I’m still not sure if it was an inspired or a terribly misguided idea to remake Jean-Luc Godard’s debut feature, a French nouvelle vague classic of outlaw cinema in every sense of the word. Godard made his splash by defying conventions and announcing a fresh, energetic, new approach to telling stories on screen and a criminal anti-hero who revered American gangster icons and seduces an American girl. The story was less important than the style and attitude.
More than twenty years later, Breathless (1983) from director Jim McBride and co-writer L.M. Kit Carson relocates the story from Paris to Los Angeles and swaps the nationalities of the characters: the two-bit thief is now a callow American (Richard Gere) who loves Jerry Lee Lewis and “The Silver Surfer” comic books and the girl (Valérie Kaprisky) a French exchange student at USC. He kills a cop (accidentally?) and tries to lure her into running off with him to Mexico, after he collects his share of a robbery, as the police close in on him.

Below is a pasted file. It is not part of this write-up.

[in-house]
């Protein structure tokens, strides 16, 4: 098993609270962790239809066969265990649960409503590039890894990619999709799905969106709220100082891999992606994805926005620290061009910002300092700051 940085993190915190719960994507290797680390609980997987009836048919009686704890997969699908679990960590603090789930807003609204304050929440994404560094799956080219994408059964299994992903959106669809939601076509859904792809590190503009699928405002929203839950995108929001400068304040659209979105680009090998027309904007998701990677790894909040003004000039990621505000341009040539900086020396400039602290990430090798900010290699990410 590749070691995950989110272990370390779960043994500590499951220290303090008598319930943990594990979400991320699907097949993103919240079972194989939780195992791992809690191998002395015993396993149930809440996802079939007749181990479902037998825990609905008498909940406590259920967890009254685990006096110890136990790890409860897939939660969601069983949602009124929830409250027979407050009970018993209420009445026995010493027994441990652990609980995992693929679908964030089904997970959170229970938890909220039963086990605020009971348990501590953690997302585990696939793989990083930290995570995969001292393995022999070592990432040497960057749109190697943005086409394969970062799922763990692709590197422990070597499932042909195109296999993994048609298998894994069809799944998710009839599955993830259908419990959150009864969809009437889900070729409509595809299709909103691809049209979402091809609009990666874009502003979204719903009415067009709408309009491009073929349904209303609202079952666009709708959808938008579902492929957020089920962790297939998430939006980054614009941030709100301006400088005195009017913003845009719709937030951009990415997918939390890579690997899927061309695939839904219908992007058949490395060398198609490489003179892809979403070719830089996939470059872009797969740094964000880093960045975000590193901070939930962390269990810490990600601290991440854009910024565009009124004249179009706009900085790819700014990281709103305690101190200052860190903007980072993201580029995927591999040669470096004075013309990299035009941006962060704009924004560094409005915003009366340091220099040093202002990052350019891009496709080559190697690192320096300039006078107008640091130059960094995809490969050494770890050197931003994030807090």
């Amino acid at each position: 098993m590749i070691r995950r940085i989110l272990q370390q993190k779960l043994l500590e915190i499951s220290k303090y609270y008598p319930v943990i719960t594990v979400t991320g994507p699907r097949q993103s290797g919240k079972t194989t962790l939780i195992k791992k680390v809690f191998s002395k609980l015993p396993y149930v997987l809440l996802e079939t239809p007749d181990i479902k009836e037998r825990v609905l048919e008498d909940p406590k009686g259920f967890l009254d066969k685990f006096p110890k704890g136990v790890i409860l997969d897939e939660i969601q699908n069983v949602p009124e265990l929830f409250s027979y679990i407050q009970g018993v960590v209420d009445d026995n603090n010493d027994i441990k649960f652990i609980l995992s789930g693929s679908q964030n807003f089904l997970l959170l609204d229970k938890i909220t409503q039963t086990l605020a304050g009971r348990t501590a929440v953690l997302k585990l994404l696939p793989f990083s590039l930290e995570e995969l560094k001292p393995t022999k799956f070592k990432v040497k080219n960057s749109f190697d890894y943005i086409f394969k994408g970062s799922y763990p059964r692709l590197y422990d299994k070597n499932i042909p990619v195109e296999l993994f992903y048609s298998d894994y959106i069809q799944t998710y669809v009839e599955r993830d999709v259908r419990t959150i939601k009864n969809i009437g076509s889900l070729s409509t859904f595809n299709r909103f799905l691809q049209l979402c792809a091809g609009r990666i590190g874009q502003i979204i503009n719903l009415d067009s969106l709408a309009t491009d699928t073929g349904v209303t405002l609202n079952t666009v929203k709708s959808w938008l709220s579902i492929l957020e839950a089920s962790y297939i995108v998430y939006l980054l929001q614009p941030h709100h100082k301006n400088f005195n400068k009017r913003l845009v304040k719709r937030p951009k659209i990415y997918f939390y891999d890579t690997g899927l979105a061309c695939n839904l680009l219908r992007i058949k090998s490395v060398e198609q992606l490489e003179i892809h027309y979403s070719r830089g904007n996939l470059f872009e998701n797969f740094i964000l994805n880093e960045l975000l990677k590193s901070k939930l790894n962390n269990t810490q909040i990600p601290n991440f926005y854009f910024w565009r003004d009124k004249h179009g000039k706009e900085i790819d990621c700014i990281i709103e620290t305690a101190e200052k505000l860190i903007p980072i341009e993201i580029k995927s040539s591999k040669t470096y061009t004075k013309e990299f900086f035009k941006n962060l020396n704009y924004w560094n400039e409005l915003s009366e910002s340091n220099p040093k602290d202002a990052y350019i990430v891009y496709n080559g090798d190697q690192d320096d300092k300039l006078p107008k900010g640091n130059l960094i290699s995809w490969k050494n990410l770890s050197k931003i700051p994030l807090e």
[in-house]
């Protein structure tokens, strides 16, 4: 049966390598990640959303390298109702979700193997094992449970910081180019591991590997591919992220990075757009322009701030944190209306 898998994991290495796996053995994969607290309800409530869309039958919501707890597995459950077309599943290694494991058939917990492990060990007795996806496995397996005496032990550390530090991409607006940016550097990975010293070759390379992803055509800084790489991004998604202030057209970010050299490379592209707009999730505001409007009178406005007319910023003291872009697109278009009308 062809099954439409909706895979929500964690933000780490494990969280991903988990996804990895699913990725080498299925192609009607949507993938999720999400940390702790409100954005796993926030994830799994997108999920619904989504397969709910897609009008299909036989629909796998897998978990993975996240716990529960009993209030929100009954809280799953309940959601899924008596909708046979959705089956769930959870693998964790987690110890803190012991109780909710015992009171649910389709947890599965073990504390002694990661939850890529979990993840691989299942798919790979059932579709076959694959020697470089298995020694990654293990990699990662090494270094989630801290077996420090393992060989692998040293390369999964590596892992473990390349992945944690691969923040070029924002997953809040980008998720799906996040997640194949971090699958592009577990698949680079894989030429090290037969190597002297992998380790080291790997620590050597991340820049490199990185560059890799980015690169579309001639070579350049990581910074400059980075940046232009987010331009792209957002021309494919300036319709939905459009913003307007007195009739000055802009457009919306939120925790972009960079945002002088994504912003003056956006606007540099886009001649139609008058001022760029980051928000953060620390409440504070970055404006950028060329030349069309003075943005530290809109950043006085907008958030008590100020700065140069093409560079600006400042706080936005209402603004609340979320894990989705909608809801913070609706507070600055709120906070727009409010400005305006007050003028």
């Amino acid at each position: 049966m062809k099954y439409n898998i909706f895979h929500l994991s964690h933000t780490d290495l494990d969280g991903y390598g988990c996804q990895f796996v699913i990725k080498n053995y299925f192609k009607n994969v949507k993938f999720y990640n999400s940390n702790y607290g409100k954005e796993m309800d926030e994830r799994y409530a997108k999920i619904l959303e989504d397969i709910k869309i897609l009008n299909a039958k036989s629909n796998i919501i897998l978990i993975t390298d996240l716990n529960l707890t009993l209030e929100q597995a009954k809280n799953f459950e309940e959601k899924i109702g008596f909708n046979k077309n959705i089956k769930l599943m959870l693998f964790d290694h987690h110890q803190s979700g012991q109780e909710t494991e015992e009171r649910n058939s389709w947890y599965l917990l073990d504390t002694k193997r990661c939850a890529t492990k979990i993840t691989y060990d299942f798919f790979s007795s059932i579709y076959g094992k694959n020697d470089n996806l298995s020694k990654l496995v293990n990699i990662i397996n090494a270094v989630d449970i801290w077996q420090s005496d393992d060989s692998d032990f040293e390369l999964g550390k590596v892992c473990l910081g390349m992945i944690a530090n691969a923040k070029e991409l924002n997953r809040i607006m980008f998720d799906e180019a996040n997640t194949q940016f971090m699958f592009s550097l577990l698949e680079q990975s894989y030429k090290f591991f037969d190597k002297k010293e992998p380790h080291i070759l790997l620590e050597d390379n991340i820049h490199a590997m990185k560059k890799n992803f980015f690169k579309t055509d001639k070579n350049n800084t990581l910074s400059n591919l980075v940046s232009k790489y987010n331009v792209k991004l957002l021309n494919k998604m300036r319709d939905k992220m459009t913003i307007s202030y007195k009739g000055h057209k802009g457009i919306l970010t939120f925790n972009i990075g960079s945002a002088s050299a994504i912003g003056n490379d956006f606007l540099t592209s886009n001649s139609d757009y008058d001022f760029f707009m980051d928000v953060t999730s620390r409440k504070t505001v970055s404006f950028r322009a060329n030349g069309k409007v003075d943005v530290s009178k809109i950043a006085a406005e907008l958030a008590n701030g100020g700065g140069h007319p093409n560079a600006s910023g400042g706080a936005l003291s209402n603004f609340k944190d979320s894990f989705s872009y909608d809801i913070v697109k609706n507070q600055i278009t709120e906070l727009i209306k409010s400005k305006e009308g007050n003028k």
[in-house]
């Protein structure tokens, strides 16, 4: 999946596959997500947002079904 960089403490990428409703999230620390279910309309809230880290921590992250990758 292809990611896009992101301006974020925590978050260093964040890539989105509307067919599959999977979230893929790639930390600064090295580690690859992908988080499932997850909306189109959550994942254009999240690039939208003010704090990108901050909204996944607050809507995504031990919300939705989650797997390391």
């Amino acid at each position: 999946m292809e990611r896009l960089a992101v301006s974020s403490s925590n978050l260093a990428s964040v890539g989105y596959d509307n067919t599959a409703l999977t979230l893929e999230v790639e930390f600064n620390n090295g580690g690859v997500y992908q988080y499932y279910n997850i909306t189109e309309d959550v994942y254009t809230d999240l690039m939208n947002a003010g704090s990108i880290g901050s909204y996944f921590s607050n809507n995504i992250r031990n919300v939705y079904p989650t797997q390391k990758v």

McBride and Carson try to find their own approach to the fugitive lovers on the run picture, updating it with oversaturated colors, a high-energy soundtrack of classic rock and contemporary punk rock songs, and lots of steamy sex and nudity. Gere is quite good as the narcissistic, emotionally immature, not-too-bright hood but Kaprisky struggles to make an impression beyond her beauty (and her willingness to get naked in scene after scene).
It never captures the zeitgeist of its era the way Godard’s original did and it’s in no way revolutionary or essential, but seeing it again now, decades years after it was made and more than 50 years after Godard’s original, it is surprisingly entertaining and interesting on its own terms, a romantic reflection of its cinematic era of neon and music video aesthetics and hot, steamy erotic scenes.